Barga tourist information
Situated in the Garfagnana area of Tuscany, Barga is a good example of a typical Italian borgo. There’s not a great deal to do, so the town is best enjoyed as a short day trip or perhaps a long-term home for expats. Barga is connected to Italy’s rail network, though trains stop only at the valley bottom, from which there’s a stiff and unexciting climb to the old town on its hill. The bus from Lucca drops passengers instead at Barga’s western entrance, Porta Mancianella, where there’s also a car park (you should leave your car here if you are driving).
You see several encouraging signposts here and a town map, but a walk into the borgo still brings a surprise. The place has a closed-in, almost secretive, atmosphere. There are narrow lanes and flights of steps. A “piazza” is no more than a space where two vehicles can pass each other. The information office in Piazza Garibaldi is therefore easy to miss, and was itself – when we visited – rather closed-in and secretive, having almost no information in any language but Italian and not much of that either – this despite the fact that Barga is sometimes claimed to be ‘half-British’.
Barga’s shadowy passages are good to explore, although not for supplying a table for drinking coffee in the sun. One naturally looks also for height, and a view, and Barga does have that. A broad flight of stone steps leads finally up to a broad terrace in front of the Duomo. Here at last is air and light. The tiled roofs of the town are all below. Beyond them and across the valley rise the Apuan mountains and in particular the high domed summit – white for several months a year – of Monte Pania della Croce. Next to it you might see a bright spot just below the skyline, signifying a great natural arch, ten miles away. This is also visible from the car park but you need clear conditions and preferably afternoon sunshine. The view in the other direction, east, is partly blocked by the church but comprises a variegated landscape of fields, trees and farmhouses, sloping indefinitely upwards after an initial dip. If you notice a small knot of buildings, looking very old, eight or nine hundred feet (c.250m) above Barga on this side, it’s Sommocolonia – “high settlement”: The Garfagnana has many such high settlements, drawing the eye but frustratingly distant.
This cathedral is technically Romanesque but was humbled by an earthquake in the 1920s: the stones of the tower, a mixture of shades and degrees of weathering, have quite clearly been reassembled. The best of this, the main church of Barga, are the early and lovely detailing of the white facade and, in its rather bare interior, an equally beautiful marble pulpit. The view is also good from a little garden below the church to its right and from a pleasantly restored stretch of the town walls below its other side. Continuing in the same direction and downwards, the sombre ins and outs of passages, steps and walls become a reminder that Tuscan towns were not all frescoes and flamboyance. Here too is evidence of Barga’s medieval water supply, brought from outside the walls in an aqueduct and delivered to a basin just inside.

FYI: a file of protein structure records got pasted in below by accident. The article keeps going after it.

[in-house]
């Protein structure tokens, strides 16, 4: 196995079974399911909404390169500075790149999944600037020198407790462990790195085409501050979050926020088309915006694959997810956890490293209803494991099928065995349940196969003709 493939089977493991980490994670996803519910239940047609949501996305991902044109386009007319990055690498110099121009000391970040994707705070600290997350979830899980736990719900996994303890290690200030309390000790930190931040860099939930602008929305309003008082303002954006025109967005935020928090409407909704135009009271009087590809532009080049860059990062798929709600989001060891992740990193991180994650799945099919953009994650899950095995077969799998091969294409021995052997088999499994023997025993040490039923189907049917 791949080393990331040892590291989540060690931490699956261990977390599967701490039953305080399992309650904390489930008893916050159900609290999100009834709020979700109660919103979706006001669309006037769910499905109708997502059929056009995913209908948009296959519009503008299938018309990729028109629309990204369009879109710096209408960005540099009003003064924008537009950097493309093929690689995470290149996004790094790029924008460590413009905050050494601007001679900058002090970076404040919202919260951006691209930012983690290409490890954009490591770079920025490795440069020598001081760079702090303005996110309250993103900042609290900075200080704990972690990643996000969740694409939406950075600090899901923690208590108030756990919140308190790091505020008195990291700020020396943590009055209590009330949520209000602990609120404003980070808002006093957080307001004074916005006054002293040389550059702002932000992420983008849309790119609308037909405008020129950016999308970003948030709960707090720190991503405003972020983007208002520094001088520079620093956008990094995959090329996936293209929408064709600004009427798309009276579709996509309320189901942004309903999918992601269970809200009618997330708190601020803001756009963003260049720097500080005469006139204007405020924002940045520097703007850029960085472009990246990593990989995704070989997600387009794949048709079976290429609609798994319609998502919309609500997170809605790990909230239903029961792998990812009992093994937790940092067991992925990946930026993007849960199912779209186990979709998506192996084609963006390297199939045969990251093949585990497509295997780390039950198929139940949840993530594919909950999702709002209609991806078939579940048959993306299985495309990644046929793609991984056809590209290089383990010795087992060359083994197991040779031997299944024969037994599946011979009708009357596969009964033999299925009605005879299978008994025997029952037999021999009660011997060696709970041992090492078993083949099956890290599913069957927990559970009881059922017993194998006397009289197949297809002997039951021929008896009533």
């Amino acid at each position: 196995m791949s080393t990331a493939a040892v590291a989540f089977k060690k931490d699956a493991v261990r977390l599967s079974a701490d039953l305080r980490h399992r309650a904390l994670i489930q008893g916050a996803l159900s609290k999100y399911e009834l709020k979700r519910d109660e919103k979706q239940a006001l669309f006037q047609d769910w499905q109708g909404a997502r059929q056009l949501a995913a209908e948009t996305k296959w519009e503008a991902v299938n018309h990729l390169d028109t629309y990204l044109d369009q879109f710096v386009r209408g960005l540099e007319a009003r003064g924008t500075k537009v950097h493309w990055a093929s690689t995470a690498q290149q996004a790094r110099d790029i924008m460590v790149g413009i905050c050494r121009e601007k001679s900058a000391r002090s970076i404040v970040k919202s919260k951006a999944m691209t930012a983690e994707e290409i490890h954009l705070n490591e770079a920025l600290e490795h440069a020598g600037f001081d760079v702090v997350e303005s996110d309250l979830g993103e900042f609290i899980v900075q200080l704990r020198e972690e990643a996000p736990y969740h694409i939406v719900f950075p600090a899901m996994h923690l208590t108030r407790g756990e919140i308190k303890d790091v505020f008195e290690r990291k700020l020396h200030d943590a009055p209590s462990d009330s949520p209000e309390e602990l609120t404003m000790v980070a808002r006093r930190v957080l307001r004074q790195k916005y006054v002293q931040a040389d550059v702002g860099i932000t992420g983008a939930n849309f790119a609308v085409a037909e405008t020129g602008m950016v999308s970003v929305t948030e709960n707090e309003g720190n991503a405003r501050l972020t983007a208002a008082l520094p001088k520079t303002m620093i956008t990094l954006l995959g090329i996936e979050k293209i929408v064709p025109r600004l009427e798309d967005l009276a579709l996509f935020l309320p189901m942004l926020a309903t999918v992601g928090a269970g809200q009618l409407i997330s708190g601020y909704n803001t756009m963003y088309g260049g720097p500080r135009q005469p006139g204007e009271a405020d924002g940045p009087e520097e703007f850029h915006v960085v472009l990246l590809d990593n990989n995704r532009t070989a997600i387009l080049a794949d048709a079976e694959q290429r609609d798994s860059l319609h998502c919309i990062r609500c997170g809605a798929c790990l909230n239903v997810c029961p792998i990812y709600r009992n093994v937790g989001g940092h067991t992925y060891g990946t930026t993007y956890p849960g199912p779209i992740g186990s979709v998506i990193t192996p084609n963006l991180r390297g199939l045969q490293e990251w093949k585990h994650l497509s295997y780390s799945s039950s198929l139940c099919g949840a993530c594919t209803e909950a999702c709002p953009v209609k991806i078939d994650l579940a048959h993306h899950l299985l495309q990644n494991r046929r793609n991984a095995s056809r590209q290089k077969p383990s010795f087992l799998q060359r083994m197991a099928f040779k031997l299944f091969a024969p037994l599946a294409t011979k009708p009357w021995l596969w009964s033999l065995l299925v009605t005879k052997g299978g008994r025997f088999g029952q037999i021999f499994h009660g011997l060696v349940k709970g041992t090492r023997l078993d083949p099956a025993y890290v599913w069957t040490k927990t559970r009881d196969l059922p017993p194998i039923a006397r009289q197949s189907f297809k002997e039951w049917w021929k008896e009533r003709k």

Most shops and businesses are below the old town and can be reached by crossing a stone bridge once followed by the main road, which now goes round a bend instead. There are just a handful of places to eat or drink in the borgo itself, including La Gelateria, not far in from the main gate, where you can find good ice creams or a pot of tea. This brings us to the British links, which are real if unobtrusive. Many Garfagnese have gone to the United Kingdom during the last century, some setting up successful restaurant or ice cream businesses in cities such as Glasgow. Some of these families have been very successful, producing (for example) the Garfagnana’s best footballer and more recently a well-known British actress. In turn, the substantial “British” element in the Garfagnana includes Italians who have returned or bought second homes here, as well as individuals or families with some Italian ancestry. A glance at noticeboards advertising local events reveals a few English names. By subtle enquiry (the way things are done in Italy) we also learned that you can buy Barga’s English-language magazine The Grapevine at a slightly curious bookshop close to the Porta Mancianella.
And just outside the walls, next to some old houses in Via Marconi, stands one of those traditional red telephone boxes much loved in the United Kingdom, this one presented to the city of Barga by Mauro Cecchetti of Edinburgh. The Garfagnana’s Scottish connection is apparently celebrated at an annual festa, featuring fish and chips.
Barga travel information
Barga makes a good day trip from Lucca, and is connected to the larger town by bus and rail services. If you are driving a hire-car, you could combine a visit to Barga with a tour of the Garfagnana area and the Apuan Alps.
> More about the Garfagnana
There are a few places to stay in Barga itself, and holidaymakers with cars can choose from a number of interesting and more rural options in the surrounding area, including farm-stay agriturismi. One of the best places to stay, and in walking distance of the sights, is the boutique hotel Villa Moorings, an elegant villa in its own grounds with a swimming pool. Casa Cordati is a small guesthouse in the historic centre offering value-for-money rooms, and another popular option is the “luxury bed and breakfast” with just three rooms Art Boutique Hotel Acchiappasogni, also in the historic centre.
> Find and book hotels in and around Barga